Bring Your Own Device (BYOD) – Choosing and managing devices for high school


It’s not just pencils and exercise books in the school bag this year – a growing number of schools are continuing to introduce  ‘Bring Your Own Device’ (BYOD) in the classroom, with many even making this compulsory.

From 2009 to 2013, the Federal Government supplied a laptop to Year 9 students in Australian public high schools, but the end of that program has left the responsibility with parents to provide a device for senior students.

However, many schools are encouraging the use of personal devices from even the first year of high school (and earlier). Recent research by Softlink^ revealed that 30 per cent of all Australian schools encourage students to bring their own devices, while 14 per cent of Australian schools encourage the use of personal mobile devices in and outside the classroom.

Does my teenager need a device at school?

This will largely depend on your school’s policy and teaching practices. Speak with your child’s teacher or year adviser if you have any doubts. Where a school has not made it compulsory, you might find it is also unnecessary. Many teenagers have smart phones that they use at school to look up information when needed, and schools also have internet-connected computers.

What kind of device should I buy?

CHOICE back-to-School Tech-Buying Guide

The CHOICE Back-to-School tech-buying guide is a good place to start your research

The main factors parents will take into account when deciding on a device will be cost and functionality (try to ignore the “but everyone else has X” argument!)

Start by reading the helpful CHOICE Back-to-school tech-buying guide. It explains the difference between ultraportables, Netbooks, Chromebooks, MacBooks, hybrids and tablets.

The Federal Government’s Schoolkids Bonus may help with the cost. More information about this and other good buying and money-saving tips are available in the CHOICE article.

How to manage BYOD with your teenager

With more than 80 per cent of schools in Australia surveyed by Softlink outlining that they do not have a formal BYOD strategy in place, there is an increased responsibility placed on parents to ensure that children understand how their devices should be used and that they are properly looked after.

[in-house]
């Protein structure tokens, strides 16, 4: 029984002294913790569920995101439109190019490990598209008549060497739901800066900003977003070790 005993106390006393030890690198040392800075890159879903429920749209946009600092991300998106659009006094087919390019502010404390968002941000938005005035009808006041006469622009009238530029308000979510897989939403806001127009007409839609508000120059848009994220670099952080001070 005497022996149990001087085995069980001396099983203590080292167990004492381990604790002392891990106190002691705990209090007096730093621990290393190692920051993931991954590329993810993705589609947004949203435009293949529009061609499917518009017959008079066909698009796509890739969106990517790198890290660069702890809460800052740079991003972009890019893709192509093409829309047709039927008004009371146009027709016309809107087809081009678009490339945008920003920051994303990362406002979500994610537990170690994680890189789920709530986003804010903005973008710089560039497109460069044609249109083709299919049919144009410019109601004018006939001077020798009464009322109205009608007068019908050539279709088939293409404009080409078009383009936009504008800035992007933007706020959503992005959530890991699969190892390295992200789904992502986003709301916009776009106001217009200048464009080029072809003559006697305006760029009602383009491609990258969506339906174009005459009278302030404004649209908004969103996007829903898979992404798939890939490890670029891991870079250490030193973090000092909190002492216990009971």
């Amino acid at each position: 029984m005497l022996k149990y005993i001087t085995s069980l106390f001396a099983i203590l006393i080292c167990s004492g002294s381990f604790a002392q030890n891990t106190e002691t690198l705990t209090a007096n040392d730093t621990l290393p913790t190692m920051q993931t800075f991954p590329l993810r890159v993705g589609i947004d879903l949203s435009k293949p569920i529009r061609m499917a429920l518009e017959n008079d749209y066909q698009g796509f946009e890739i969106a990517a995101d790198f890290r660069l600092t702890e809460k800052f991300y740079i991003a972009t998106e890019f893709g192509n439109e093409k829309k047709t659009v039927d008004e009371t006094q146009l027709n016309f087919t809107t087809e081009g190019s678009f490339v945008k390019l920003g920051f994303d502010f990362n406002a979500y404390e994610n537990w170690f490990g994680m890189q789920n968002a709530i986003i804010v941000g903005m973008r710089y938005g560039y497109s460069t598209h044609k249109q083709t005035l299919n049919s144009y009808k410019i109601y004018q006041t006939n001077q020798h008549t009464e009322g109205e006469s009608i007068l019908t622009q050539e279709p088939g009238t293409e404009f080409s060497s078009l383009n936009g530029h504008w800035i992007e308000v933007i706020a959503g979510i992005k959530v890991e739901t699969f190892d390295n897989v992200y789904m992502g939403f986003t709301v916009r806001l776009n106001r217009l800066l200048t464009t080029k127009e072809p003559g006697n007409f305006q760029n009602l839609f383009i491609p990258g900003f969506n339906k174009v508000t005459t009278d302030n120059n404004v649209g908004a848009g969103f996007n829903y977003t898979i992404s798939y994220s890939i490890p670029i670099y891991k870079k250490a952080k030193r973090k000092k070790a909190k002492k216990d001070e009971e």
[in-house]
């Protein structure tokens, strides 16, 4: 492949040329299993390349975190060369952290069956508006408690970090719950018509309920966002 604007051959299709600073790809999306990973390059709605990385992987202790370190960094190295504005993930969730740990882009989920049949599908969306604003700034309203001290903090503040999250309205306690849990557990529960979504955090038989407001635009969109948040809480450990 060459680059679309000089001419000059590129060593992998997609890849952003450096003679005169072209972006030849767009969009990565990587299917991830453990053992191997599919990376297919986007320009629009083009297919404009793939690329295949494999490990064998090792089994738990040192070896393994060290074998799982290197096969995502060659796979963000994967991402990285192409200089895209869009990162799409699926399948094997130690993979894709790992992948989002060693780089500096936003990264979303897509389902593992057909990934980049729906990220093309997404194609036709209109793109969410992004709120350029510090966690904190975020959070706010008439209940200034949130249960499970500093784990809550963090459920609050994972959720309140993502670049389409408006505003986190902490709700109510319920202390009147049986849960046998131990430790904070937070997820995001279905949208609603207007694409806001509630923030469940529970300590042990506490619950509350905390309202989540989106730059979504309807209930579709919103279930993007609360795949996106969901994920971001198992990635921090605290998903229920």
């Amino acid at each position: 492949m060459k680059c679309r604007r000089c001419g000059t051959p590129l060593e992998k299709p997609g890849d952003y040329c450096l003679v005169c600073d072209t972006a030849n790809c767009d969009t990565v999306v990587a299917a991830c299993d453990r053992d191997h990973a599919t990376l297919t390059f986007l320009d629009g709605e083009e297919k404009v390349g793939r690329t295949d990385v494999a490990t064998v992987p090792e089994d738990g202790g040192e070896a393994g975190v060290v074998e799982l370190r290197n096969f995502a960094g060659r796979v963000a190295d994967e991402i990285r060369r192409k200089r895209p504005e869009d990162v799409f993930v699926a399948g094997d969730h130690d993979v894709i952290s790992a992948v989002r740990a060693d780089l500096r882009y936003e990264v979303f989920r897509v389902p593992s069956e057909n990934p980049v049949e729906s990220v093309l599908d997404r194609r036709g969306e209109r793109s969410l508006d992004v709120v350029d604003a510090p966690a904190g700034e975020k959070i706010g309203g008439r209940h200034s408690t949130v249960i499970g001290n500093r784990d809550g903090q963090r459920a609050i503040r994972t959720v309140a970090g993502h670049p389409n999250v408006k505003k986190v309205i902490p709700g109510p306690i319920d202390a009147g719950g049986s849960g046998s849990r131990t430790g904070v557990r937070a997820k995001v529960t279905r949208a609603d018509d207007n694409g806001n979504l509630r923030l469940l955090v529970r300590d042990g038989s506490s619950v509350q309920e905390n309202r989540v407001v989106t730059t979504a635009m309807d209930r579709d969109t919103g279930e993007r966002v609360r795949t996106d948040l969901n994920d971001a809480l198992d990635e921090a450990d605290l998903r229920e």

2014 McAfee Back to School Infographic

2014 McAfee Back to School Infographic:
What Parents Need to Know About BYOD in the Classroom

McAfee’s Cybermum Alex Merton-McCann, mother to four schoolboys, says it is not just the school’s responsibility to manage safe internet usage and BYOD.

“As children become more immersed in the online world, and start using a larger variety of internet-enabled devices both at home and in the classroom, it is important that parents understand what the devices should be used for and how they should be looked after,” says Alex.

Alex has provided the following tips for parents to manage their child’s BYOD activity at school:

  • Device ownership: Understand who owns the device – you or your teenager? If your child owns it, agree on their responsibilities for taking care of it throughout the year
  • Data plans: Don’t rush to buy your child a data plan for their device. The school will probably provide Wi-Fi, which should be filtered, and they can also tap into the Wi-Fi at home. This saves you time and means you have more control over where and when they can access the internet
  • Charging: Most schools will insist that devices need to come to school fully charged. Introduce a charging zone at home
  • Consider a code of conduct with your child: Does your child’s school insist on a code of conduct for your child? If so, make sure you read, understand and implement it
  • Make your child aware of what is appropriate: Your child will have access to devices away from your supervision, so if you have rules for home use and accessing content, reiterate that the same rules apply in school
  • Repairs: Understand how these will be managed and if there is a warranty with the device
  • Insurance: Ensure you understand the associated insurance policy and what your are liable to pay if you child loses or breaks the device
  • Security: Install security software such as McAfee LiveSafe which gives protection across all your devices, and additional parental controls.

^Softlink 2013 Australian School Library Survey, October 2013

Have you bought your child a device for high school? Was it a difficult decision?
How have you managed it? Do you support BYOD in high school?
Please share your thoughts in our comments below.




  1. Also consider whether the device is compatible with the technology already available at the school, and whether the device has the capability to run the apps needed.
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  2. Tanya Ryan says: